So in the face of all these issues, is a Republican victory in 2012 a high probability? Not really. Events, especially an improving economy, over the next eighteen months can have tremendous influence and Obama has a number of things going for him. Besides the "weak Republican field", a concerted effort could reenergize the essential elements of the victorious 2008 Democrat coalition, women, young voters, blacks, Hispanics and organized labor. Also, the recently passed Republican budget authored by House Budget Committee Chairman Paul Ryan is politically risky in that it proposes major changes in the Medicare system which the Democrats have claimed will make health care for millions of seniors unaffordable. Even though this provision and much of the rest of the Republican budget will not pass the Democrat controlled Senate, this will be used by Democrats as a threat to seniors if the Republicans were to take control of the Senate and win the White house.

Thus, barring major unforeseen events, the door to the White House is ajar for the Republicans. The election outcome will probably depend on the identity and credibility of the Republican candidate, the efficiency of that candidate's campaign and its ability to attract independent voters with alternative policies, not just simple condemnations.

The campaign/nominating process is unfolding slowly. Preference polls among Republican voters are not definitive because of the large number of possible candidates who are included and the early date. However, in most polls, former Massachusetts Governor Mitt Romney leads but with only about 16% of voter support. As the number of candidates is reduced a clearer picture of the front runners will appear. Current runner-ups include Mike Huckabee who doesn't appear to be running, Sarah Palin who also doesn't appear to be running, and Tim Pawlenty who is running but hasn't generated much support. Other candidates are now still in the "dark horse" category.

The current media speculation is now dominated by the announced "possible/probable" candidacy of billionaire real estate developer Donald Trump who in early polls has entered the contest as an initial choice of 8% of the Republican poll respondents. Eight percent is not usually a cause for celebration but it is newsworthy by the fact that Trump jumped over other commonly mentioned candidates like Huckabee and Sarah Palin (6% and 5% respectively).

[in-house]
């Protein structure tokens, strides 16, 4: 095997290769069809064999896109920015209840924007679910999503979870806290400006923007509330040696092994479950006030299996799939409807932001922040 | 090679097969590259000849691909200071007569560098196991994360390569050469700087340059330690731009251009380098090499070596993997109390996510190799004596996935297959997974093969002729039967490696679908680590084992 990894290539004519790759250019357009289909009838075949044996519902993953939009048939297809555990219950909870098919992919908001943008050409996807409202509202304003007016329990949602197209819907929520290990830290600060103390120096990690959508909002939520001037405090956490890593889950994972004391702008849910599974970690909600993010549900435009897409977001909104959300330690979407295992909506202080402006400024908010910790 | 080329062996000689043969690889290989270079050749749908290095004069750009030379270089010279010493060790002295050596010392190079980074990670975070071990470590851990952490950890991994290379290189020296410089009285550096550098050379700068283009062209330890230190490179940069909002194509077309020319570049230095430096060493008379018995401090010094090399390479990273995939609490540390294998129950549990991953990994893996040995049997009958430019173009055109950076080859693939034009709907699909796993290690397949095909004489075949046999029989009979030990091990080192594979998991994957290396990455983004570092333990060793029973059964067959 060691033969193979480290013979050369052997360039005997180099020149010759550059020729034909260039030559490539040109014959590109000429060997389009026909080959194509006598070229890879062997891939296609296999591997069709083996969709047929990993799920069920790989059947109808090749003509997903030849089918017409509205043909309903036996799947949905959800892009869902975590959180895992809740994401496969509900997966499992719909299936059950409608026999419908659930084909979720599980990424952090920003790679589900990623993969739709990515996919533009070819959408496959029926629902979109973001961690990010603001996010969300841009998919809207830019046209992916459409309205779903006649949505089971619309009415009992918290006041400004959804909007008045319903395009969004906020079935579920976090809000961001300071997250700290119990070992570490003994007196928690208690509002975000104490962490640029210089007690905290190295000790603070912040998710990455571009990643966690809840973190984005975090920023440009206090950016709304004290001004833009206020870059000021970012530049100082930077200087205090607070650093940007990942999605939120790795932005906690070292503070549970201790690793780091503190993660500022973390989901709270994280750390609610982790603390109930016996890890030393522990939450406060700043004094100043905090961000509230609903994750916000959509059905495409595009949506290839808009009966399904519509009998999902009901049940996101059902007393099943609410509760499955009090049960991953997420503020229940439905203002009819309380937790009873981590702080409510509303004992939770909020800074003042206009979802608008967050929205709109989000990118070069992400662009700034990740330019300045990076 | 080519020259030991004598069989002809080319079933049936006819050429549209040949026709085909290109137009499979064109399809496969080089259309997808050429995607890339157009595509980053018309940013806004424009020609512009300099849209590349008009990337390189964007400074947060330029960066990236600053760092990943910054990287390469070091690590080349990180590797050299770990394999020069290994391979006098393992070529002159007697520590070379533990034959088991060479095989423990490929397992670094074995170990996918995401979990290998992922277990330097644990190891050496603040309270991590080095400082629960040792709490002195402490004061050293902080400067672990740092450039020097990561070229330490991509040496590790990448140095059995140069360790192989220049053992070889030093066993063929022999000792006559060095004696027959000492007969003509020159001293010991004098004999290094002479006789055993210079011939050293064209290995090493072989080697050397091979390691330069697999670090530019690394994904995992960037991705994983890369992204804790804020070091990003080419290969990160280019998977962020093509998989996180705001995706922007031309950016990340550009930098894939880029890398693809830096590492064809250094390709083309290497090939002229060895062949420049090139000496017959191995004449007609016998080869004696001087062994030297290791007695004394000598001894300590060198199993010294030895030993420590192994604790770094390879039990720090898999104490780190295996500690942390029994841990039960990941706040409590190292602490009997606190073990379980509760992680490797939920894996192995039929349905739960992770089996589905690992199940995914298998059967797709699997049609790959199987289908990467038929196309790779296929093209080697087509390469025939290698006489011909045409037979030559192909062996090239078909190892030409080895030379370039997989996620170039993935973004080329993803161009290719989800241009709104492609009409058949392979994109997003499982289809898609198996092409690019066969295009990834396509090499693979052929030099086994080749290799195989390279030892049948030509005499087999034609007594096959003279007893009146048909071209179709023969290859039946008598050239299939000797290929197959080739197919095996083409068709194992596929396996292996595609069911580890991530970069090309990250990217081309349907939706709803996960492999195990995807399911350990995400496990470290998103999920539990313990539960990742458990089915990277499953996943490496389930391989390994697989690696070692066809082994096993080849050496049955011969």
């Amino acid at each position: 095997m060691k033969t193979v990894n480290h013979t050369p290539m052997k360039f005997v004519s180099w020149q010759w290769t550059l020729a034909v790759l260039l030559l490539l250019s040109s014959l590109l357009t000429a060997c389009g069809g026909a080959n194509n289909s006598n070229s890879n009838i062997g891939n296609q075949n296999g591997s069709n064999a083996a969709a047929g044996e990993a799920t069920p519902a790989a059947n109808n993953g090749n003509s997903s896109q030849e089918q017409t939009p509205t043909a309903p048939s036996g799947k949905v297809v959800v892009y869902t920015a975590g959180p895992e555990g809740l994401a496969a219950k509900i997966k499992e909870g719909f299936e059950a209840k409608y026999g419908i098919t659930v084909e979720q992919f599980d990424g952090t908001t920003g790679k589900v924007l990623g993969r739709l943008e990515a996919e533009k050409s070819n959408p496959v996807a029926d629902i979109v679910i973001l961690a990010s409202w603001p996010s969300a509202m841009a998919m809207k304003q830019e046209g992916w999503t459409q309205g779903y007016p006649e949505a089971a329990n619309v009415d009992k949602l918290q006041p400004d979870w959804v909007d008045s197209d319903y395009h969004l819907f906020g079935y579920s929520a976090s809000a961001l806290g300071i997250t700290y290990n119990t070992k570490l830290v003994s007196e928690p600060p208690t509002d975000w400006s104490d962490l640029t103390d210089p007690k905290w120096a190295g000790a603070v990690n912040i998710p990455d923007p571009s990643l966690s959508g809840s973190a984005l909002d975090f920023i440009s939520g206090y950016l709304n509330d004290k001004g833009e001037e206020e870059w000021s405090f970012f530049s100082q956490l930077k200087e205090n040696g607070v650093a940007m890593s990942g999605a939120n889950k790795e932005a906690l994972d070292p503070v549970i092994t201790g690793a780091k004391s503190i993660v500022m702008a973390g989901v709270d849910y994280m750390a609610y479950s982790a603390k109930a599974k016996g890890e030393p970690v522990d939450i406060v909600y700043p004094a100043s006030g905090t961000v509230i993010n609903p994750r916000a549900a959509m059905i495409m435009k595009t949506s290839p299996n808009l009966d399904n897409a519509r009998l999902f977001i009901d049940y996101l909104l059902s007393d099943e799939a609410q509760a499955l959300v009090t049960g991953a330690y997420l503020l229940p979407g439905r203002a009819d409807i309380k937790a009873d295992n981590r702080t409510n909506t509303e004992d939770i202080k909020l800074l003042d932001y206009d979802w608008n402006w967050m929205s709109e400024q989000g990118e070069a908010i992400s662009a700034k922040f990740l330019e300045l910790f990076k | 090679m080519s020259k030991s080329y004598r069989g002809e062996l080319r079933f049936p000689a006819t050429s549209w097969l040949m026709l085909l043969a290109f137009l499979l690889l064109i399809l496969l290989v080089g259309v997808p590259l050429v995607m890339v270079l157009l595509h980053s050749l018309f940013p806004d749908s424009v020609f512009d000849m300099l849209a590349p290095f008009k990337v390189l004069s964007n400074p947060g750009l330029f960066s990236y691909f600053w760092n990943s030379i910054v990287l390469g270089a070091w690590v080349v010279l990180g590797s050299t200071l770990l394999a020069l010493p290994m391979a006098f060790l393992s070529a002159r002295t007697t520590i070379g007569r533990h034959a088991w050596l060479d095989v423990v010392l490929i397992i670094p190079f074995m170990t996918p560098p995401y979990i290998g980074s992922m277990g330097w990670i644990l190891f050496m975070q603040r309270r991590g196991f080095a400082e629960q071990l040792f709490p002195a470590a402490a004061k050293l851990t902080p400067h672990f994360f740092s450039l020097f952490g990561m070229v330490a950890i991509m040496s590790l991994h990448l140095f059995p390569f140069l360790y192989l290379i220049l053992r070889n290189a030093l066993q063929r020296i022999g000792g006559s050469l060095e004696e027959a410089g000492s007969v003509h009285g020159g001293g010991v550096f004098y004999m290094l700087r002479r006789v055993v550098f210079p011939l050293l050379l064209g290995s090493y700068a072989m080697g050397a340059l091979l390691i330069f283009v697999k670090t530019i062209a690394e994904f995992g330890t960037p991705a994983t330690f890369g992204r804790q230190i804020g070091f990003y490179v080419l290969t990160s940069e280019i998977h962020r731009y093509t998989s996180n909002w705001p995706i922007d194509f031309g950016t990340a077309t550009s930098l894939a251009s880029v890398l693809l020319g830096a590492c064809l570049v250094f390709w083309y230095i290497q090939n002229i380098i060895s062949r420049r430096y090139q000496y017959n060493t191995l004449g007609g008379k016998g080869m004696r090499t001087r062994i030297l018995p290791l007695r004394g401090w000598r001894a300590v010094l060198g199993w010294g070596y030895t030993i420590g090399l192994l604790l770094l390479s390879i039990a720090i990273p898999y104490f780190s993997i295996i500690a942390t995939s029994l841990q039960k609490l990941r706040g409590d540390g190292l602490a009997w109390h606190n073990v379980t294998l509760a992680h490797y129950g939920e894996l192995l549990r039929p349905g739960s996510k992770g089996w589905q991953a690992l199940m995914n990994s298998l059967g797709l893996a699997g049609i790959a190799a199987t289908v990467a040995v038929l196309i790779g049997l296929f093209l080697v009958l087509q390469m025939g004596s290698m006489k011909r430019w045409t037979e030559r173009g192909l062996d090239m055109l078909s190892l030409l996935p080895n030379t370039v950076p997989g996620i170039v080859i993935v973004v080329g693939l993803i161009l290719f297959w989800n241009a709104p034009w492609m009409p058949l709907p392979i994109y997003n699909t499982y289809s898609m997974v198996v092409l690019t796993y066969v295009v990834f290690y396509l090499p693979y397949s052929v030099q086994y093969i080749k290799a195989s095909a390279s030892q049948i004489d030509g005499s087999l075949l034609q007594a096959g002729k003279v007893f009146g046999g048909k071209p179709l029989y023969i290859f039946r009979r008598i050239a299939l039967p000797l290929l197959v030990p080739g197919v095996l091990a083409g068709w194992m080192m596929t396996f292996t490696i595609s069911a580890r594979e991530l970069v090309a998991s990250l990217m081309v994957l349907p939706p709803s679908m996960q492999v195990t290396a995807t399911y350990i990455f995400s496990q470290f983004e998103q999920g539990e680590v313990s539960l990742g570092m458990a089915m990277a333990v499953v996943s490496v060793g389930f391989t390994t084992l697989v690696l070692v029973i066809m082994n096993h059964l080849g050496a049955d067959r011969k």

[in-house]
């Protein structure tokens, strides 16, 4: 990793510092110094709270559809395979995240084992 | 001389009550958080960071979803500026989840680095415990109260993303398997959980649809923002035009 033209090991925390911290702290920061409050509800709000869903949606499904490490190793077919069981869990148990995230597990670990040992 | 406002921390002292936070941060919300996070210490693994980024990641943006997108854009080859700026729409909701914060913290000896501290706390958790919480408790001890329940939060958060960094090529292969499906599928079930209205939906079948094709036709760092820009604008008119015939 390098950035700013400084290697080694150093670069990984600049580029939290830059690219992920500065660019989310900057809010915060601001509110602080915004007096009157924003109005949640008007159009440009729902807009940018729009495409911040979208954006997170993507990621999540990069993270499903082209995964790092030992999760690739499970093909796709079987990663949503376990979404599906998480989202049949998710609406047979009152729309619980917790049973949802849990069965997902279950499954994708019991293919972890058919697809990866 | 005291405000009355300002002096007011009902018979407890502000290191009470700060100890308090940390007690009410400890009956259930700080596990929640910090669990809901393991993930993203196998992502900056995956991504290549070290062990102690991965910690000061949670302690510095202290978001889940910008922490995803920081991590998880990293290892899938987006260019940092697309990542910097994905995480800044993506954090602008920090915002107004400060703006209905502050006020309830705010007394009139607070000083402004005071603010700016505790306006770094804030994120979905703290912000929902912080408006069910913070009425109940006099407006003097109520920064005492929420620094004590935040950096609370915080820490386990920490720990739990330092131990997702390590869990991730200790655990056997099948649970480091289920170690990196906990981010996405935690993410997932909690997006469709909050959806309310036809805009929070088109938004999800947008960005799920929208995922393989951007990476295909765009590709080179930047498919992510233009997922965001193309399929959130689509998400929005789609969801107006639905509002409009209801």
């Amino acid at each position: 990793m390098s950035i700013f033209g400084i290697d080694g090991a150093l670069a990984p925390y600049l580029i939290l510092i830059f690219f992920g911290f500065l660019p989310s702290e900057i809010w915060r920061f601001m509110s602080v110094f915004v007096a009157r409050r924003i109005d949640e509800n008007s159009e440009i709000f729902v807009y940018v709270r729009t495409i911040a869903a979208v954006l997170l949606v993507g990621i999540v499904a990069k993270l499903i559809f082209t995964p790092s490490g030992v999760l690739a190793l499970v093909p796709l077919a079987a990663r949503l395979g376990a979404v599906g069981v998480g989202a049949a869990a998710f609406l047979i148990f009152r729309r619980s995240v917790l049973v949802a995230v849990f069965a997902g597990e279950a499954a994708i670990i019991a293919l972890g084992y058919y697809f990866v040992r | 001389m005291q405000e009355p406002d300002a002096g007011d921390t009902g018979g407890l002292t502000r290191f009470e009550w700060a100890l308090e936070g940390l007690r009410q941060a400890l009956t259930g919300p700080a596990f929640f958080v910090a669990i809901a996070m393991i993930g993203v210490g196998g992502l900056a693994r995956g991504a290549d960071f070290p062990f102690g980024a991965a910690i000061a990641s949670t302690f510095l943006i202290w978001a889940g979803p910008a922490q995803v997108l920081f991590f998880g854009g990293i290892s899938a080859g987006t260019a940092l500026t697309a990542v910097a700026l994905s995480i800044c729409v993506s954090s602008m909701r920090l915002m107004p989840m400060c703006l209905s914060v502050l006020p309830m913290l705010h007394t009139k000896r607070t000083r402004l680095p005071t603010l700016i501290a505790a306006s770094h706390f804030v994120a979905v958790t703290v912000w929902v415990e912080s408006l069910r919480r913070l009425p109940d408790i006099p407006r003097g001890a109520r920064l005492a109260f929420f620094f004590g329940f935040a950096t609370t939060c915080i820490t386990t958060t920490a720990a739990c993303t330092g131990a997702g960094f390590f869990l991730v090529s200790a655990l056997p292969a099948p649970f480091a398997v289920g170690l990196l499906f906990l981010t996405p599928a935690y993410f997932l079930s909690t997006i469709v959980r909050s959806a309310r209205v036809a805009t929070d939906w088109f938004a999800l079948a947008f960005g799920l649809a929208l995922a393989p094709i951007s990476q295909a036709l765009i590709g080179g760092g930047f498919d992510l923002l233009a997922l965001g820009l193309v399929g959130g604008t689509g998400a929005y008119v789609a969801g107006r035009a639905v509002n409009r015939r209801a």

The early "support" for Trump is shaking heads in both the Democrat and Republican establishments but it is difficult to take his candidacy seriously. Trump is the "anti-candidate"; his lack of political experience, flamboyant lifestyle, and reckless outspokenness defy the conventionally accepted need for political “gravitas” in presidential candidates. However his current popularity is likely based on these same characteristics. A non-politician who is unabashed in his criticism of the political status quo has definite appeal to frustrated voters. It is a fan based phenomena in which people are attracted to style over substance; where unconventional, especially combative, behavior becomes entertainment. It's the Palin model and with a "Lady Gaga Light" hair style, a third wife twenty-four years his junior, a billionaire's history of financial success mixed with intermittent real estate venture bankruptcies, Trump certainly adds color to an otherwise conventionally drab slate of possible candidates.

But as the leader of the nation and the industrialized world Trump would be the proverbial "loose cannon". Compromise and shared decision making in a system of divided government would be a foreign concept to him, and relations with Congress would be almost impossible. Dealing with foreign nations like China and Russia would not be possible based on bluster and threats. A sample of his "shoot from the lip" thinking is his assertion that as President he would put "a 25% tax (tariff) on all Chinese imports. Setting aside the facts that Congress would need to authorize this, and it would be a violation of World Trade Organization agreements to which both the U.S. and China are obligated, a 25% increase in the cost of billions of dollars worth of Chinese made goods in American stores would put a real dent in "The Donald's" popularity. Also, imposing high tariffs against exporting countries always brings about retaliation and in spite of the huge imbalance in U.S. trade with China, in 2010 the U.S. exported $91.9 billion worth of manufactured goods to China, exports which would be rendered non-competitive by a retaliatory increase in tariffs on China's part and overtime would result in significant job losses in the U.S. Simply put, Trump could not "fire" Chinese Premier Wen Jiabao or Russian President Medvedev if they didn't cooperate in whatever simplistic vision he has for restoring America's image in the world.

Trump clearly needs expert advice in foreign policy and international economics. His equally bizarre claim that he would "take" Iraq's oil reveals the same preference for bluster over political and military realities. After an initial burst of support from entertained voters who like his "finger in the eye" approach to their ideological opponents and wishy-washy members of their own party, these "fans" will likely come to see that what works in the private and publicly unaccountable realm of extreme wealth and high finance is not applicable to the slow moving, give and take of domestic politics, relations with sovereign nations and the responsibilities of governance. At best, if he runs, Trump will fade quickly after early primaries. At worst he will disrupt and distract the more serious discussions and debates important to the selection of credible Republican candidate.

The political landscape at this early stage is beneficial to a credible Republican challenge. Republican primary voters will have to keep the general election and independent voters in mind when picking a candidate. In the 1964 presidential election, "Mr. Conservative" and Republican candidate Barry Goldwater famously said: "Extremism in defense of liberty is no vice."  Goldwater won 6 six states with 52 electoral votes.